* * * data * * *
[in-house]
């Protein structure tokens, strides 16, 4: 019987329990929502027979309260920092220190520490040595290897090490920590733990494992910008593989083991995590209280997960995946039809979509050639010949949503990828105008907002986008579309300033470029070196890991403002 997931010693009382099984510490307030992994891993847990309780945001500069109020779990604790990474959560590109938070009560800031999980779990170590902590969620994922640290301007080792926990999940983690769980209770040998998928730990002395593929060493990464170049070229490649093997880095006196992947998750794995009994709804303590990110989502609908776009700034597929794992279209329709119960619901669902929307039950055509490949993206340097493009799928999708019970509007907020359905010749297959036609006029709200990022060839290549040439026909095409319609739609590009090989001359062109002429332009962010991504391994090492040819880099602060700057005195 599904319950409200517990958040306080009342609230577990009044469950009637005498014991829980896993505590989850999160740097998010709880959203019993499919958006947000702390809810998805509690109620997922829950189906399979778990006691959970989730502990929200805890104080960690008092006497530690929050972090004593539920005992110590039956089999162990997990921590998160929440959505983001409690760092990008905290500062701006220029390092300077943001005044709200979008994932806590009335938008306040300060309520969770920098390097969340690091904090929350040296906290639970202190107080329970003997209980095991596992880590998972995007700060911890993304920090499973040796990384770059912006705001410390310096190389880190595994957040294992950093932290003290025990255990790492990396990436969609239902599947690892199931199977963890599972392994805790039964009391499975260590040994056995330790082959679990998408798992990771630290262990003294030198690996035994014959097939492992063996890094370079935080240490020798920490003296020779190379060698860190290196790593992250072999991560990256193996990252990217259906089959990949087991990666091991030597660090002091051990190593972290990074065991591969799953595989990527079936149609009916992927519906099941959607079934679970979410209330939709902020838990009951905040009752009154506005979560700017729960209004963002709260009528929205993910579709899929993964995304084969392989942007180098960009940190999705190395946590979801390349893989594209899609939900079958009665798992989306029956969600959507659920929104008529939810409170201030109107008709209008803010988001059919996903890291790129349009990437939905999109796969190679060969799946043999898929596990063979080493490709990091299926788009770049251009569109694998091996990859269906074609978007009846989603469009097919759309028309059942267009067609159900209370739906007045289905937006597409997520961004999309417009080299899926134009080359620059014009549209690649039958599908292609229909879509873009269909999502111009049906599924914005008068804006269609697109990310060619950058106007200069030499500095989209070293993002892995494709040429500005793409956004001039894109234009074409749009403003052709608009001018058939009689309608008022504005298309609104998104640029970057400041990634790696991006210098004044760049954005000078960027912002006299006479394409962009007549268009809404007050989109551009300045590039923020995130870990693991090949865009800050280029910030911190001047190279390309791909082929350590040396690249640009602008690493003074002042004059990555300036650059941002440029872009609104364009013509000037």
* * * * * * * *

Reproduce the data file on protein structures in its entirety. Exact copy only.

[in-house]
């Protein structure tokens, strides 16, 4: 019987329990929502027979309260920092220190520490040595290897090490920590733990494992910008593989083991995590209280997960995946039809979509050639010949949503990828105008907002986008579309300033470029070196890991403002 997931010693009382099984510490307030992994891993847990309780945001500069109020779990604790990474959560590109938070009560800031999980779990170590902590969620994922640290301007080792926990999940983690769980209770040998998928730990002395593929060493990464170049070229490649093997880095006196992947998750794995009994709804303590990110989502609908776009700034597929794992279209329709119960619901669902929307039950055509490949993206340097493009799928999708019970509007907020359905010749297959036609006029709200990022060839290549040439026909095409319609739609590009090989001359062109002429332009962010991504391994090492040819880099602060700057005195 599904319950409200517990958040306080009342609230577990009044469950009637005498014991829980896993505590989850999160740097998010709880959203019993499919958006947000702390809810998805509690109620997922829950189906399979778990006691959970989730502990929200805890104080960690008092006497530690929050972090004593539920005992110590039956089999162990997990921590998160929440959505983001409690760092990008905290500062701006220029390092300077943001005044709200979008994932806590009335938008306040300060309520969770920098390097969340690091904090929350040296906290639970202190107080329970003997209980095991596992880590998972995007700060911890993304920090499973040796990384770059912006705001410390310096190389880190595994957040294992950093932290003290025990255990790492990396990436969609239902599947690892199931199977963890599972392994805790039964009391499975260590040994056995330790082959679990998408798992990771630290262990003294030198690996035994014959097939492992063996890094370079935080240490020798920490003296020779190379060698860190290196790593992250072999991560990256193996990252990217259906089959990949087991990666091991030597660090002091051990190593972290990074065991591969799953595989990527079936149609009916992927519906099941959607079934679970979410209330939709902020838990009951905040009752009154506005979560700017729960209004963002709260009528929205993910579709899929993964995304084969392989942007180098960009940190999705190395946590979801390349893989594209899609939900079958009665798992989306029956969600959507659920929104008529939810409170201030109107008709209008803010988001059919996903890291790129349009990437939905999109796969190679060969799946043999898929596990063979080493490709990091299926788009770049251009569109694998091996990859269906074609978007009846989603469009097919759309028309059942267009067609159900209370739906007045289905937006597409997520961004999309417009080299899926134009080359620059014009549209690649039958599908292609229909879509873009269909999502111009049906599924914005008068804006269609697109990310060619950058106007200069030499500095989209070293993002892995494709040429500005793409956004001039894109234009074409749009403003052709608009001018058939009689309608008022504005298309609104998104640029970057400041990634790696991006210098004044760049954005000078960027912002006299006479394409962009007549268009809404007050989109551009300045590039923020995130870990693991090949865009800050280029910030911190001047190279390309791909082929350590040396690249640009602008690493003074002042004059990555300036650059941002440029872009609104364009013509000037």